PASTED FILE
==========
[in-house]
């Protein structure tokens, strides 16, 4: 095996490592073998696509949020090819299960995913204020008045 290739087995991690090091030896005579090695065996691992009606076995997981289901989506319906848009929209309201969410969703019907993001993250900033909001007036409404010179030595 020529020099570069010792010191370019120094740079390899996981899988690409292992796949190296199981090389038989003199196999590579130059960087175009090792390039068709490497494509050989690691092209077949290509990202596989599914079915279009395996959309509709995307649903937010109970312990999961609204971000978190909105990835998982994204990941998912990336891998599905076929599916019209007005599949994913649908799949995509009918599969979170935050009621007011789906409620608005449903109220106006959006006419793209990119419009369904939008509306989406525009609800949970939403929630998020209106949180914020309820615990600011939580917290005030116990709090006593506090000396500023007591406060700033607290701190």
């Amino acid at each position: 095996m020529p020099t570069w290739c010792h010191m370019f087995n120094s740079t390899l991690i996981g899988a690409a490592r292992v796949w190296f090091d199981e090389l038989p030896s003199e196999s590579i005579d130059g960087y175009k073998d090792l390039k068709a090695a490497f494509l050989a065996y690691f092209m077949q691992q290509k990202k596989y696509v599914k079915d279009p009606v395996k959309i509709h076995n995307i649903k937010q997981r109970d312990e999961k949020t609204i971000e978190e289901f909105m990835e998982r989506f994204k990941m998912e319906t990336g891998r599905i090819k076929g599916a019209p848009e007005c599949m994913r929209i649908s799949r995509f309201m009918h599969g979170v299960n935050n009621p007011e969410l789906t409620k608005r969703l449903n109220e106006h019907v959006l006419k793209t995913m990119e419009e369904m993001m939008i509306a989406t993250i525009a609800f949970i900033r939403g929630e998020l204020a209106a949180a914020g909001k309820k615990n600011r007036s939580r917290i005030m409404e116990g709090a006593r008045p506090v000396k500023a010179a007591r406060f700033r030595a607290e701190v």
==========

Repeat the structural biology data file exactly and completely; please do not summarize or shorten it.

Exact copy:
[in-house]
């Protein structure tokens, strides 16, 4: 095996490592073998696509949020090819299960995913204020008045 290739087995991690090091030896005579090695065996691992009606076995997981289901989506319906848009929209309201969410969703019907993001993250900033909001007036409404010179030595 020529020099570069010792010191370019120094740079390899996981899988690409292992796949190296199981090389038989003199196999590579130059960087175009090792390039068709490497494509050989690691092209077949290509990202596989599914079915279009395996959309509709995307649903937010109970312990999961609204971000978190909105990835998982994204990941998912990336891998599905076929599916019209007005599949994913649908799949995509009918599969979170935050009621007011789906409620608005449903109220106006959006006419793209990119419009369904939008509306989406525009609800949970939403929630998020209106949180914020309820615990600011939580917290005030116990709090006593506090000396500023007591406060700033607290701190």
């Amino acid at each position: 095996m020529p020099t570069w290739c010792h010191m370019f087995n120094s740079t390899l991690i996981g899988a690409a490592r292992v796949w190296f090091d199981e090389l038989p030896s003199e196999s590579i005579d130059g960087y175009k073998d090792l390039k068709a090695a490497f494509l050989a065996y690691f092209m077949q691992q290509k990202k596989y696509v599914k079915d279009p009606v395996k959309i509709h076995n995307i649903k937010q997981r109970d312990e999961k949020t609204i971000e978190e289901f909105m990835e998982r989506f994204k990941m998912e319906t990336g891998r599905i090819k076929g599916a019209p848009e007005c599949m994913r929209i649908s799949r995509f309201m009918h599969g979170v299960n935050n009621p007011e969410l789906t409620k608005r969703l449903n109220e106006h019907v959006l006419k793209t995913m990119e419009e369904m993001m939008i509306a989406t993250i525009a609800f949970i900033r939403g929630e998020l204020a209106a949180a914020g909001k309820k615990n600011r007036s939580r917290i005030m409404e116990g709090a006593r008045p506090v000396k500023a010179a007591r406060f700033r030595a607290e701190v």